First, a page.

PIANO HAND POSTURE: TO CURVE OR NOT TO CURVE

proper posture for curved fingers

proper posture for curved fingers

If I had a dime for every time I reminded piano students to keep their fingers curved, I’d be…well, you know…let’s just say my assets would rival those of Bill Gates (cha-ching!).  Some piano teachers choose not to focus too much on piano hand posture, preferring to emphasize note-reading and rhythm skills, while others are uber-strict about it.  I suspect the best approach lies somewhere in between.

THE PROBLEM

The problem appears to be that humans just don’t tend to curve their fingers naturally when they first learn to play piano.  Correct piano hand posture, much like good body posture, often remains elusive.  Out of the hundreds of students I’ve taught, I could count on one hand of curved fingers the ones that naturally curved their fingers without trying.  A lot of young students discover in the process of practice that they can play some of the lines just as easily with straight fingers, so they resist the notion that curved fingers will end up being more effective.  I figure they cannot be expected to realize that curved fingers will serve them much more effectively once they begin to tackle harder material.   

And some of the more observant ones will insist they’ve seen concert pianists (or rock or pop artists) using straight fingers…so, of course, they assume they needn’t bother to be any different.

And, of course, even young female students are known to prefer keeping their nails long (another topic for this blog category), making curved fingers more problematic.

THE PROGNOSIS

To be honest, if a student truly has little or no ambition to really take their piano skills to the next level, keeping their fingers curved likely will emerge as a low priority…and likely needn’t be anything more.  And, as I’ve told students many times, many easier pieces could be played with your nose or big toe…so it’s not as if straight fingers won’t work sometimes.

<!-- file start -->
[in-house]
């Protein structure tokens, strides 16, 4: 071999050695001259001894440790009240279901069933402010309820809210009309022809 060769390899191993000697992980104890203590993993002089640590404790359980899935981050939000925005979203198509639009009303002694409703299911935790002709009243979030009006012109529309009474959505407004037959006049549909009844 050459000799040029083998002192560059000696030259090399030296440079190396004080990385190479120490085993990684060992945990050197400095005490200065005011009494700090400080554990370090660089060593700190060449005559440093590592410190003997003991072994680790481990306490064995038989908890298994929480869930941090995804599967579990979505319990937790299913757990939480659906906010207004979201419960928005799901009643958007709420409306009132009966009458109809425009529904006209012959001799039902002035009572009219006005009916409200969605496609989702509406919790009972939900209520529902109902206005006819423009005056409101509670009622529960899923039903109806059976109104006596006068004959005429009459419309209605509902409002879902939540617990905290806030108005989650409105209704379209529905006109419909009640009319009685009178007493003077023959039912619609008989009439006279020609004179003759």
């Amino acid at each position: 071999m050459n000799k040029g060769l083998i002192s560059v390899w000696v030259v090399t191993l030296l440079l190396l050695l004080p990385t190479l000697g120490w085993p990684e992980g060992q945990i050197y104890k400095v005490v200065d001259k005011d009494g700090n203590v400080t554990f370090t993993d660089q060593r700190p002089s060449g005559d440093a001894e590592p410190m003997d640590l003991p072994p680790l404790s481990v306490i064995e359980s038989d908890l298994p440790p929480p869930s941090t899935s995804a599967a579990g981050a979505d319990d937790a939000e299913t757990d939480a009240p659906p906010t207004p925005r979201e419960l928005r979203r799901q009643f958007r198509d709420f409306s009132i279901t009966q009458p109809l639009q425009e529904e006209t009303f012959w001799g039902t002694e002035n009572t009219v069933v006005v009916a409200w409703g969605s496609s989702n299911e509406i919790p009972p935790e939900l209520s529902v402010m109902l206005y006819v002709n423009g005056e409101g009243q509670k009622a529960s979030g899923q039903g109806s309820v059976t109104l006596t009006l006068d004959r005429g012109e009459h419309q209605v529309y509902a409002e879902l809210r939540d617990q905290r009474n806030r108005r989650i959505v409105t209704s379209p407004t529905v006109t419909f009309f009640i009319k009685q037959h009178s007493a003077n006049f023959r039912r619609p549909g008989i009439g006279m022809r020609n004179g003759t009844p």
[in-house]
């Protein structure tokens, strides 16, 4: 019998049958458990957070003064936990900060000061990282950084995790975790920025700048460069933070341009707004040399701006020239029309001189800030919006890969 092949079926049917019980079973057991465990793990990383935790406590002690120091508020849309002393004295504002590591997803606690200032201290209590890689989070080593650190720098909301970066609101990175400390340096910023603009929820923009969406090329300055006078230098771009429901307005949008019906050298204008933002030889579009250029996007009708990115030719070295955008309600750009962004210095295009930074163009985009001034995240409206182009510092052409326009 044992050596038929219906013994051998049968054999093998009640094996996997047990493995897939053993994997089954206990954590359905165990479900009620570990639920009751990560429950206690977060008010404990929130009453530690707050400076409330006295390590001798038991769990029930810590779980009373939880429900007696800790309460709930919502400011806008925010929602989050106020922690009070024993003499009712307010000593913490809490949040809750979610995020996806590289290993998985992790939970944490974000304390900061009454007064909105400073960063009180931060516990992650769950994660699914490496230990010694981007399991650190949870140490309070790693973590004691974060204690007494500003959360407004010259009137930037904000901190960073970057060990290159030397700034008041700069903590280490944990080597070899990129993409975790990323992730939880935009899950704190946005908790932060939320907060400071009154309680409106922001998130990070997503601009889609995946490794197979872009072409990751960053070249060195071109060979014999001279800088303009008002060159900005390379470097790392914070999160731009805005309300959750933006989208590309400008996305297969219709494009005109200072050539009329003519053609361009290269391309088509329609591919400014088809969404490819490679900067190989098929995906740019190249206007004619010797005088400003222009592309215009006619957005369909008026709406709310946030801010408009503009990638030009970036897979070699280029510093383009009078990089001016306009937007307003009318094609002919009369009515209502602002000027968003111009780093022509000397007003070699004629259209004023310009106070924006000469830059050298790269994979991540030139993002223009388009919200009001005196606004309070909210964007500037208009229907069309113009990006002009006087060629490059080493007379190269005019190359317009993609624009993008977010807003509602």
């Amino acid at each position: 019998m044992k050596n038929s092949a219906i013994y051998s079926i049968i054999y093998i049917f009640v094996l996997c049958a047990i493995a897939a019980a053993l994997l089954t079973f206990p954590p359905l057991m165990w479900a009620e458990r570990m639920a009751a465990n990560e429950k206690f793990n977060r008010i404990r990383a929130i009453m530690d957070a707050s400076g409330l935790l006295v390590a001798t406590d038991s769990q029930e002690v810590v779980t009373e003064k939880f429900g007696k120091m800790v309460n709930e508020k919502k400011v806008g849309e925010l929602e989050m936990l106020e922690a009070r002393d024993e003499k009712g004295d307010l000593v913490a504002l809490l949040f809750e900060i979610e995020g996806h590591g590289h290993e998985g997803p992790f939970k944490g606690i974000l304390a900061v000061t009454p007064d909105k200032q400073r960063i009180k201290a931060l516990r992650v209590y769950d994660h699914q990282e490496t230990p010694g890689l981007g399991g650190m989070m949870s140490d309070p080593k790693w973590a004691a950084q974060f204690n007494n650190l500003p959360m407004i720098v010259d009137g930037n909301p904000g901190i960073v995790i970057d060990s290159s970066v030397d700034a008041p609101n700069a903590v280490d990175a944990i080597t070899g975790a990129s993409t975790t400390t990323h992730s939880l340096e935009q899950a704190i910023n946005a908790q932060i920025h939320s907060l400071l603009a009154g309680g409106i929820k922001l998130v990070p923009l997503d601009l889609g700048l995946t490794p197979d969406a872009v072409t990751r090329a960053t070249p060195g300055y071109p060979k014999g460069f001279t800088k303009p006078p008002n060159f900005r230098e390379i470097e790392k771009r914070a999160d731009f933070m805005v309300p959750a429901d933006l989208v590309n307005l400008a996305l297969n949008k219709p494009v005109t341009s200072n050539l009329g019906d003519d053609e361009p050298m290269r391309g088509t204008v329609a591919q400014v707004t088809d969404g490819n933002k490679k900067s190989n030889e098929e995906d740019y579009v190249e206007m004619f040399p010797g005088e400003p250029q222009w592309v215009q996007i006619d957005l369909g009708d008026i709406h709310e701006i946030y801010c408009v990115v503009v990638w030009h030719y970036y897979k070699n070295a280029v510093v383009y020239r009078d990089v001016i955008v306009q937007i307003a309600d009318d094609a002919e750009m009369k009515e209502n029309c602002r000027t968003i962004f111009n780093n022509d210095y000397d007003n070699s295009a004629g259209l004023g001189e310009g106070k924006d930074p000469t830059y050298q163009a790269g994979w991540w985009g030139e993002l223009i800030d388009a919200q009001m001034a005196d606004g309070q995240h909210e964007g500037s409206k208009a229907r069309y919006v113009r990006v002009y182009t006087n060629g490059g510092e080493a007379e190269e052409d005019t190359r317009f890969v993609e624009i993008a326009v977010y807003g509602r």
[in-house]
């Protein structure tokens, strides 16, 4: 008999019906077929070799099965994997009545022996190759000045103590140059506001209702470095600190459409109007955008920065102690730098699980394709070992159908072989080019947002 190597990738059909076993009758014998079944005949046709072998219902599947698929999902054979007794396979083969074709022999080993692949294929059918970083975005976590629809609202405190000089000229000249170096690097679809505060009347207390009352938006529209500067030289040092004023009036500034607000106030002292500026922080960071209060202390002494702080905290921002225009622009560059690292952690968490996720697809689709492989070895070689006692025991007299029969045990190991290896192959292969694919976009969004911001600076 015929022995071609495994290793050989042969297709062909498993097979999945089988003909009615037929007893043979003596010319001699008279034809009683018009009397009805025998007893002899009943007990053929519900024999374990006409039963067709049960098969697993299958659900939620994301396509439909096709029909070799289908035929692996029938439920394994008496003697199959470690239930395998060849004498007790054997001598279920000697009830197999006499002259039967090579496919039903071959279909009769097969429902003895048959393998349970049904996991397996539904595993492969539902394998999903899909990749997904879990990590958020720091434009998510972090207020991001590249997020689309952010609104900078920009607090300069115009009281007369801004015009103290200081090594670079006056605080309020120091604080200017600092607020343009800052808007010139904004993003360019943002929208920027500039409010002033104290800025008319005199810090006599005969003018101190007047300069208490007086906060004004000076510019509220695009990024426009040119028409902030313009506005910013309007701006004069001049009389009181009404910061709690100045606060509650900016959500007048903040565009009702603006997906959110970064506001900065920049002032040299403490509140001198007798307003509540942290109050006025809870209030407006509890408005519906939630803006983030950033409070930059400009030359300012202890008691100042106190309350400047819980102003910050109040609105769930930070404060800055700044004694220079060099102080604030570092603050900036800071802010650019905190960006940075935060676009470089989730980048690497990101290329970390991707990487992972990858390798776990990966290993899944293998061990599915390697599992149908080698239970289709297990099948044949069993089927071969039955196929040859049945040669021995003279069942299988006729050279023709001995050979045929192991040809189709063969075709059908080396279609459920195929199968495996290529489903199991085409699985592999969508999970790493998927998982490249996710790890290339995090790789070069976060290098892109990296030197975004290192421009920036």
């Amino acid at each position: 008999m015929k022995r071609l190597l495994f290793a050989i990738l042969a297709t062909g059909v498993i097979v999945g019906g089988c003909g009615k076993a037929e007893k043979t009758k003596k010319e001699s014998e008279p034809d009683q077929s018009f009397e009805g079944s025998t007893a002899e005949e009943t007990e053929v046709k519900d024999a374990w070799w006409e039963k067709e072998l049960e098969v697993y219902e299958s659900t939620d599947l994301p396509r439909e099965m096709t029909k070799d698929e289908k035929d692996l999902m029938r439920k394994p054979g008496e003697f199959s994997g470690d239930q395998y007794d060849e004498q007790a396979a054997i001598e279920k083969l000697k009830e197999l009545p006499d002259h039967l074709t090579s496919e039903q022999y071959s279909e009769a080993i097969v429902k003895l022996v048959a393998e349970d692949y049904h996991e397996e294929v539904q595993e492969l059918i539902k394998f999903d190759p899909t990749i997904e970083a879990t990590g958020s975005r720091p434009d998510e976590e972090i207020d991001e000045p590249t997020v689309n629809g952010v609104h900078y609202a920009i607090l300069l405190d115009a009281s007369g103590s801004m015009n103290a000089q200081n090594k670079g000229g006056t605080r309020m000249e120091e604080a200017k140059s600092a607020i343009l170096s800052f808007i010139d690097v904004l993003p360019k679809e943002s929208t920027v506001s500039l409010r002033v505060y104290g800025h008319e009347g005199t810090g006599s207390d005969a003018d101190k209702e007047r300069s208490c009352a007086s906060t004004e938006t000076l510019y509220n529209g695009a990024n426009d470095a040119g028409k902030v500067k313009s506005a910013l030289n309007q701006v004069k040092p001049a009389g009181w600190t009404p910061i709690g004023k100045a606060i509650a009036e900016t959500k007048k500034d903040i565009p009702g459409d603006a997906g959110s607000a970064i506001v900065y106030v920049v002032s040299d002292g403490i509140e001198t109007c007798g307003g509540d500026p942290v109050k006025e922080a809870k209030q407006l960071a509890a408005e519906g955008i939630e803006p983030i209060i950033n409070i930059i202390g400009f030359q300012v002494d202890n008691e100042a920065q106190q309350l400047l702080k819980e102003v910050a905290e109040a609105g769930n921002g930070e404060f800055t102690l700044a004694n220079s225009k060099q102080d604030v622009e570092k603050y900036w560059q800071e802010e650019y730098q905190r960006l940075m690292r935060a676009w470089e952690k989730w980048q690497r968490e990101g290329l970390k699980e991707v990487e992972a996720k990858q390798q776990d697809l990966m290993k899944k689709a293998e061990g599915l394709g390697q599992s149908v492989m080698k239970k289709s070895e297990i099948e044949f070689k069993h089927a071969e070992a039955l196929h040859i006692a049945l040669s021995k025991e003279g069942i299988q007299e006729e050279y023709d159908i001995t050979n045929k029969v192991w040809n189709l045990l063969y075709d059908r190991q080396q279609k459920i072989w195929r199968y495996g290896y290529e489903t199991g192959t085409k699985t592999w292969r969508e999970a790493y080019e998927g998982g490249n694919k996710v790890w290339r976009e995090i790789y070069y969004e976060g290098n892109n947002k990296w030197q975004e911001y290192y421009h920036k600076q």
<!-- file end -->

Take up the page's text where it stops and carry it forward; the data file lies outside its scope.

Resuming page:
Curved fingers not only facilitate rapid action for fast passages, but ensure greater touch control…

Nevertheless, any student who wishes to become even an average pianist will struggle if s/he doesn’t learn to play with curved fingers.  Even teachers who tend to focus more on other skills agree that curved fingers are the only viable technique for anyone who wants to play piano well.

Curved fingers not only facilitate rapid action for fast passages, but ensure greater touch control, allowing for a much greater degree of expressiveness and artistry.  Pop artists who appear to be using straight fingers likely have minimal training and are playing relatively easy passages.  But most good pianists (regardless of genre) use straight fingers only for certain purposes, and their default technique is curved.

incorrect finger posture-straight fingers

Incorrect finger posture: note the straightened fingers and flat fingertips. (image source: http://photopin.com/)

THE SOLUTION

I don’t believe students should be pressured every moment throughout every lesson to keep their fingers curved.  I certainly would not condone “old school”-style rapping straight fingers with a ruler!  Beginners and very young students should focus more on note-reading and rhythm than on finger technique.

Nevertheless, students shouldn’t be allowed to develop bad habits.  While I generally don’t focus on keeping fingers curved when a student is trying to play repertoire and method pieces, I like to emphasize it when a student is doing repetitious drills.  These range from playing 5-note scales for beginners to more advanced HANON or CZERNY drills.  These kinds of drills require less focus on note-reading and musicality, so they are a good occasion for emphasizing curved technique.  And, as they are repetitious, they will help the student develop good habits which eventually will carry over into repertoire.

So, be expressive and musical when playing repertoire, but when you do drills…?  You got it: KEEP THOSE FINGERS CURVED! (cha-ching!)

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